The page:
When you look at the results, things don’t look too bad for McLaren. Decoding those races and it starts to make McLaren look like also rans. Something has to be done to get McLaren up closer to parity with RBR and Ferrari, especially in qualifying which is now king.

  12. Graeme says:

    Have RedBull not just got it right the way is balances the weight or the position of the fuel tank?

  13. Caan says:

    The McLaren is a fantastic package this year and has defiantly underperformed. The Red Bull is slightly the fastest car over a single lap but not by much, however I think as a race car the McLaren is arguably the best. It has a massive advantage with the f duct system on the straights. This essential means it is almost impossible for any car to overtake a McLaren and them having a far easier time getting past cars. Hamilton has stated that its the best car he has ever driven. If he and the team made less mistakes they would have bee leading the championship. The Red Bull is a very good car but it has a massive flaw when it comes to strait line speed. This will inhibit them from coming through the field when they don’t qualify at the front.

  14. Ryan Eckford says:

    Obiviously, McLaren seems to know what Red Bull are doing, whether it is a ride-height/suspension system or another sort of complicated Newey system. I expect McLaren to be just about on par with Red Bull with Hamilton to extract more from his McLaren than Vettel can from his Red Bull to win the Chinese Grand Prix. On another note, I also hope Kubica performs well in China in memory of the people who were killed in such a tragic plane crash.

  15. jed says:

    In the 3 races so far, it seems to me that the weak link in mclaren’s armour is Lewis Hamilton. He failed to make it to q3 on the last 2 races. In malaysia nico rosberg and mark webber also ran late in q1 and in fact left the pits after lewis did and made it all the way to q3 where webber got pole. Simply put lewis spun his car on the only lap where the track was still good enough to bring his car to q2. In austrailia, Lewis blamed the team for giving him a bad strategy call. But come to think of it the mistake was really his because had he made it to q3 then he would not be at that position, he would have been further up forward wherein the team would have more and better strategy options for him. Hamilton did well in bahrain to finish third, though. As Mclaren develop their car, i think lewis should up his game, he needs to, his opponents namely vettel, alonso, massa, roseberg are doing a better job and making less mistakes by him. Instead of blaming the team like what he did in oz he should also look at himself in the mirror and reflect and realize that he too is not doing a good job this season and must improve in order for him to stay in the hunt.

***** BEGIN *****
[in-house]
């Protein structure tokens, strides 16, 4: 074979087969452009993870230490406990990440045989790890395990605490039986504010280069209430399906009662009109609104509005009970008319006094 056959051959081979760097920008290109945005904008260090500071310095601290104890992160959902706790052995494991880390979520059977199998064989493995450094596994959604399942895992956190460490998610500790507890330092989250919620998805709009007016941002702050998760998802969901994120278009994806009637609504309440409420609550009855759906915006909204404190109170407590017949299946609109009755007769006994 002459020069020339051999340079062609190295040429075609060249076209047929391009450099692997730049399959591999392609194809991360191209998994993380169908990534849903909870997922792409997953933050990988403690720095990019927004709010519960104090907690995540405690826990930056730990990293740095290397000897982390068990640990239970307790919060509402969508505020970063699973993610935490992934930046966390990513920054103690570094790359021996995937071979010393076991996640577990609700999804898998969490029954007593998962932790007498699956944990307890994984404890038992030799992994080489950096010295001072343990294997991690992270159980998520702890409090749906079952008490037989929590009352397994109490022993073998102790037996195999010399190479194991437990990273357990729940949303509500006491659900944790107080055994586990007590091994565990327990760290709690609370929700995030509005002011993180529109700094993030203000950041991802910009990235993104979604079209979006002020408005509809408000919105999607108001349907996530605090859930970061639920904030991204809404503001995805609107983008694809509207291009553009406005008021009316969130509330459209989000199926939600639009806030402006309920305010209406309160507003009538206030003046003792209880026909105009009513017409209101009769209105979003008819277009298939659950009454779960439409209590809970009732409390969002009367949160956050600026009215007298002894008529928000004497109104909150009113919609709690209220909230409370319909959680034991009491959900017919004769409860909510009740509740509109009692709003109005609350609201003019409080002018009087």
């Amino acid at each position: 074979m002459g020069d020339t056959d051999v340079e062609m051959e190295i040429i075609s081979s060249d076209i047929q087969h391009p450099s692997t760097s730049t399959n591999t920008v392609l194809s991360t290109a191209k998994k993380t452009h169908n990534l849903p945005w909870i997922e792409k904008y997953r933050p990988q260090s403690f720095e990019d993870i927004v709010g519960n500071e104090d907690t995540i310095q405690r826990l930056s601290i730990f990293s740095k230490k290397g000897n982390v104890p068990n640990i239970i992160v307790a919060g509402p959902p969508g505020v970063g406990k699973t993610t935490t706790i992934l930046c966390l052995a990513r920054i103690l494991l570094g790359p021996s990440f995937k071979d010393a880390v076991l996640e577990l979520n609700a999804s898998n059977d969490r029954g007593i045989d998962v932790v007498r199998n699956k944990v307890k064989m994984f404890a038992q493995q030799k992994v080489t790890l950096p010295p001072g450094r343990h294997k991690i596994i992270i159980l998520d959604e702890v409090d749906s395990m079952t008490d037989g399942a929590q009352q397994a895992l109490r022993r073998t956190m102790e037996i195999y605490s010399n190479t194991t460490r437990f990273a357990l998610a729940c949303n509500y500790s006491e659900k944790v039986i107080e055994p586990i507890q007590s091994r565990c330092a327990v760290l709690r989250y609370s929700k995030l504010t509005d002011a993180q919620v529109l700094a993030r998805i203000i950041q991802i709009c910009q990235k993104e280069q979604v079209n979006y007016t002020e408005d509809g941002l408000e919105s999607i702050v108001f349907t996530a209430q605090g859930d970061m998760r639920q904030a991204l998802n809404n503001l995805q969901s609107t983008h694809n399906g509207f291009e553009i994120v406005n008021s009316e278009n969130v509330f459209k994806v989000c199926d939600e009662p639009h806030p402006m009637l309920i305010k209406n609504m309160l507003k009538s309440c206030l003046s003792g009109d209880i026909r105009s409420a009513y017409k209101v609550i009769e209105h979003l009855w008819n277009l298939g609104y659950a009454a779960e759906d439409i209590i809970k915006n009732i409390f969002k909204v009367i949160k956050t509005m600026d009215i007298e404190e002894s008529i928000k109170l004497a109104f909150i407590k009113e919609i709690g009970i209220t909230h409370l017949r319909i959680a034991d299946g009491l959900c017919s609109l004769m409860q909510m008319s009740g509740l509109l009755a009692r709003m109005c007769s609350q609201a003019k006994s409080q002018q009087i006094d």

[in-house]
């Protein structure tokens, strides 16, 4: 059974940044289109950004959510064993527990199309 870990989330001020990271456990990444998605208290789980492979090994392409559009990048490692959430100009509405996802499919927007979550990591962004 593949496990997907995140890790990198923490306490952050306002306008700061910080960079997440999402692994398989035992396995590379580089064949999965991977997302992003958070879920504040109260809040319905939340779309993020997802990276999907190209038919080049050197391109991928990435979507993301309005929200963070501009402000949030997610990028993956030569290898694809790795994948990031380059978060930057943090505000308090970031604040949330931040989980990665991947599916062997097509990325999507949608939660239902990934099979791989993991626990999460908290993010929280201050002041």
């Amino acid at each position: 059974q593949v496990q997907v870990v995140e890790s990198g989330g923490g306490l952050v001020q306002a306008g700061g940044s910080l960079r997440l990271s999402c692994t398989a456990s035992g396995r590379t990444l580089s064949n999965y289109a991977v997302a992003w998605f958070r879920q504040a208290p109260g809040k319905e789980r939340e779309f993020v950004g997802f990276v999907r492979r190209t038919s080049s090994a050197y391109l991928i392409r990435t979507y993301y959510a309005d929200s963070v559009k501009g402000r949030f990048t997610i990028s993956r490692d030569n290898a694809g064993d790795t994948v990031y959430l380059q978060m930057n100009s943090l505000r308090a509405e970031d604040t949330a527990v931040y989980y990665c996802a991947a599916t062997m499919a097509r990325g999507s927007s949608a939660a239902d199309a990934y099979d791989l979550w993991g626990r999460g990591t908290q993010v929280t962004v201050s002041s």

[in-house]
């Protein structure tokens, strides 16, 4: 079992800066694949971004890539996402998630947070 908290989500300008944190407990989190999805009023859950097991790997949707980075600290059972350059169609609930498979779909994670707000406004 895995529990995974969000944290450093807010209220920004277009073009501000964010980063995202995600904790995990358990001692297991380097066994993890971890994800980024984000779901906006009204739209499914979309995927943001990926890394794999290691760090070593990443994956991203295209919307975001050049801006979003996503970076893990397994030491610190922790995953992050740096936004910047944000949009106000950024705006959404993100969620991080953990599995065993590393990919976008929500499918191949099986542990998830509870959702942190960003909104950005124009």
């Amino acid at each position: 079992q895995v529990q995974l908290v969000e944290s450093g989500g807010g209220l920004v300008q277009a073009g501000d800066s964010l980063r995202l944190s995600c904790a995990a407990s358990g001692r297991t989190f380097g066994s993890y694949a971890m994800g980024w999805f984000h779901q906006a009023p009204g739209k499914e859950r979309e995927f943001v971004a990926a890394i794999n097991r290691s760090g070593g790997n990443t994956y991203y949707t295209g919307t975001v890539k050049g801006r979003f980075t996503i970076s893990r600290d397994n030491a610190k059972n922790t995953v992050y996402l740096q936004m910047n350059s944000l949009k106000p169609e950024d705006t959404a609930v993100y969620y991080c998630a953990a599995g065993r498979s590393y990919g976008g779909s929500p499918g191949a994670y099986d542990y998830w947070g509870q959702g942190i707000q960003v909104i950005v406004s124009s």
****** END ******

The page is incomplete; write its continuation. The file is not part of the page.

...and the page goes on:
1. Martin says:

      You might get some interesting reactions. In the mix is the Bridgestone engineer that said Lewis’ tyres in Australia were wearing too quickly to make it to the end of the race so he needed to stop based on what Bridgestone observed after the race.

    2. C Pitter says:

      What a truly hilarious comment.

    3. Frankie Allen says:

      Hamilton was totally wrong in blaming the team for the strategy call in Melbourne. Bridgestone’s statement soon cleared that up with the state of his tyres not being capable, leaving him out longer would have cost more time and track position.

      But the rest of your theory is devoid of analysis and fact. In Malaysia the problems were down to the teams getting it wrong, how come no mention of Ferrari? The RBR is that bit better in the wet, added to their timing meant they got into Q2. Hamilton has not made errors so far whether it be Melbourne or Malaysia. The car just was not there in Q2 in Melbourne, something Button found in the race and was just going backwards, although managing 10th in Q3.

      McLaren have an issue with qualifying pace.

    4. Freespeech says:

      Let’s keep this blog serious, it’ll be better for us all if we do.

      1. CH1UNDA says:

        from what i have seen, james wouldn’t have it any other way

    5. Andy C says:

      Jed, that’s a but harsh isn’t it?

      I agree Hamilton didn’t do anything to win any fans in oz, but in his last race he did pretty well in the race didn’t he.

      Good to see martin come out and say they realise they have not made the maximum out of the possible performance (why they didn’t send both out early in quali 1 is absolutely beyond me).

      The fact that lewis and jenson came back to woking for a day in the simulator shows how hard they are pushing.

      1. jed says:

        Lewis has been driving good on raceday, the sad part is he has to make up for his qualfiying mistakes. Had there been no mistakes in qualifying he may have already won a race by now. Didn’t button qualify 4th in oz? As for malaysia, yes the team was partly to blame for him not being able to make it to q2 but the fact is he was let out of the pits with 1 chance to make it to q2 and he spun his car. I can certainly say that he had a chance to make it to q2 and maybe eventually to q1 as webber and rosberg lef the pits after lewis, and they made it on their first flying lap, the lap where lewis spun his car, thereafter the track was too wet. I hope lewis improves his qualifying so that we will have more exciting races at the front. Right now the excitement is in midpack when lewis is moving up. If he qualifies better then the excitement will move further up the grid where it should be.